Tom Cotton beard halls of Congress

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Sen. Tom Cotton, R-Ark. told the truth about the GOP plan to keep Obamacare in place this morning. Republicans need to get this legislation right on the first attempt, Cotton said, because the dirty secret in Washington is there is only one lasting chance for Obamacare repeal, and right now Republicans are blowing it.

Proponents of the American Health Care Act claim that full repeal of Obamacare cannot be accomplished in one bill due to limitations imposed by the budget reconciliation process. House Speaker Paul Ryan, R-Wisc. made this point at length in a press conference held last week. Republican leadership in the House of Representatives insists that the best way to move forward on repeal is in a three-step process.

Step one is to use budget reconciliation to repeal Obamacare taxes, eliminate the individual and employer mandates, tweak the subsidies, and repeal some minor regulations. Step two is to let Department of Health and Human Services Secretary Tom Price take administrative action to repeal the rest of the regulations and administer free-market reforms via agency promulgation. Step three is for Congress to legislate further reforms that cannot be included in reconciliation.

To some, GOP leadership’s proposals may seem reasonable on the surface. Sen. Tom Cotton warns that these are all lies.

“There is no three-phase process. There is no three-step plan. That is just political talk,” Sen. Cotton told radio host Hewitt Tuesday morning.  “It’s just politicians engaging in spin.”

Passing this bill would constitute a breach of repeated Republican campaign promises to fully repeal Obamacare.

The current GOP bill leaves Obamacare’s community rating and pre-existing conditions regulations in place, along with leaving the mandated essential benefits untouched. This is the very core of Obamacare. Sen. Cotton explained that leaving these pieces of Obamacare in place will not resolve the issue of rising health insurance premiums — one of the American people’s chief complaints against Obamacare.

Hugh, the most important thing driving the increases in premiums, not just in the individual markets, but in the job-based markets, are all the insurance regulations of Obamacare. I think we should take a bolder stance about the number of those regulations that can be included inside this process, because those regulations clearly have a huge budgetary impact. They are driving up the price of premiums by billions and billions of dollars in the aggregate, which means taxpayers are paying billions and billions of dollars in the aggregate on the individual market and through the Obamacare subsidies.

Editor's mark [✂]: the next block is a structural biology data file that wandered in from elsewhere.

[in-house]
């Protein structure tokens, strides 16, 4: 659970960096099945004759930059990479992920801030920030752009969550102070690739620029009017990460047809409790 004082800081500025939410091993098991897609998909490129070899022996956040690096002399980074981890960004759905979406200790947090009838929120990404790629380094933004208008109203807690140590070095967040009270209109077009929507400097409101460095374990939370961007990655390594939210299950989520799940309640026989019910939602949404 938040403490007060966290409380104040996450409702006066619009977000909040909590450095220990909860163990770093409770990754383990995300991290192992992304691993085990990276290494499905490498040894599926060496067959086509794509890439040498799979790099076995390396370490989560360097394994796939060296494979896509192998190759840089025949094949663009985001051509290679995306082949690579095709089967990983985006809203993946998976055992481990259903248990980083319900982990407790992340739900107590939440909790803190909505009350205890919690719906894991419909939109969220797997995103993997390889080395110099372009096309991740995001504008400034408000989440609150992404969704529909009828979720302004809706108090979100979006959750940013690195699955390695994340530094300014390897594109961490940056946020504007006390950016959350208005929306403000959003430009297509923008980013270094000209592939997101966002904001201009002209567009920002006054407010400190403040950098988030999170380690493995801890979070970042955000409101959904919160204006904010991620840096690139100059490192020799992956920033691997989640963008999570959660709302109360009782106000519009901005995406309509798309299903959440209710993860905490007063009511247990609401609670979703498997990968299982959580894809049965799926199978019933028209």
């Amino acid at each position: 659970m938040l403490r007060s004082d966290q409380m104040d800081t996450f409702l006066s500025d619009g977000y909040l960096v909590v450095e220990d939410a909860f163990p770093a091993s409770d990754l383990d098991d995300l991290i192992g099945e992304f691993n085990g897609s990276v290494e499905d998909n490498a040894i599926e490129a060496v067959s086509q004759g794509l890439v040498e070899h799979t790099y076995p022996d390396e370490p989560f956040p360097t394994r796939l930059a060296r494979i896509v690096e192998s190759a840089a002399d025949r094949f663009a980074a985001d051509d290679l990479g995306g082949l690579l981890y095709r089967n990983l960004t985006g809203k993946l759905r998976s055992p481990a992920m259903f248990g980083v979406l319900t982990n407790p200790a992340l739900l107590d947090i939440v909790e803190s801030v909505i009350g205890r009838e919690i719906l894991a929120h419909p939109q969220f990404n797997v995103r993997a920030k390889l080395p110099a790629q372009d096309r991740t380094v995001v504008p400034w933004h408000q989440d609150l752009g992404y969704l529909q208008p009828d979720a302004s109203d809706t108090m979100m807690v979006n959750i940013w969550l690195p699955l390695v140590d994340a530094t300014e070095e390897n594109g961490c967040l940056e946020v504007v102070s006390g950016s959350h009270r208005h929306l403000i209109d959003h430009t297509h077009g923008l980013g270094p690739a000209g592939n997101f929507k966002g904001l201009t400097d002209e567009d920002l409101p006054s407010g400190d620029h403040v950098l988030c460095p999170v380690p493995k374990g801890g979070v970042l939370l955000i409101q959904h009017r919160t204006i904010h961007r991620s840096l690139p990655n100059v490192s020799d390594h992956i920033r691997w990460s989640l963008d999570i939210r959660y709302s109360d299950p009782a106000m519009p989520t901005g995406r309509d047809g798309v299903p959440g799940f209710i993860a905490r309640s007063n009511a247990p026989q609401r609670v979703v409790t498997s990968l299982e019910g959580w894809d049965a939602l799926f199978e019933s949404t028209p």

Leaving the repeal of these regulations to Sec. Tom Price in “step two” of the repeal effort runs into danger from a court challenge and “perhaps the whims of the most liberal judge in America,” Cotton explained. As Conservative Review’s Daniel Horowitz has previously written, the administrative repeal argument is a smoke and mirrors scheme. It is a way of taking responsibility for Obamacare away from elected representatives and handing it to unelected bureaucrats, outside of the control of the American people and free from the consequences of an election.

That leaves step three — a promise of futre health insurance reform that Cotton refers to as “mythical legislation.” He notes the idea that the Democrats will sign on to Republican proposals and overcome the 60-vote threshold to block a filibuster is unrealistic. This is another misdirection tactic from GOP leadership. If the 60 votes needed to pass health care reform were in the Senate, Republicans would not be pushing their current plan. 

“If we had those Democratic votes, we wouldn’t need three steps,” Cotton said. “We would just be doing that right now on this legislation altogether.”

“That’s why it’s so important that we get this legislation right, because there is no step three. And step two is not completely under our control.”

Sen. Cotton is absolutely right. While President Trump has endorsed to the RINOcare bill, the truth is there are intrinsic problems with the legislation —  namely that it does not repeal Obamacare. That fact will prevent the new law from lowering insurance premiums and expanding access to health insurance for millions of Americans who need it. Passing this bill would constitute a breach of repeated Republican campaign promises to fully repeal Obamacare.

There will be consequences for failing to get this right. As Cotton said, “not only do the American people have to live with these results in the long run, but he and everyone in Congress has to live with them as well.”

“And we’ve seen what can happen when health care goes wrong, both with the American people and for folks’ political prospects.”


Chris Pandolfo is a staff writer
and type-shouter for Conservative Review. He holds a B.A. in Politics and Economics from Hillsdale College. His interests are Conservative Political Philosophy, the American Founding, and Progressive Rock. Follow him on Twitter for doom-saying and great album recommendations @ChrisCPandolfo.
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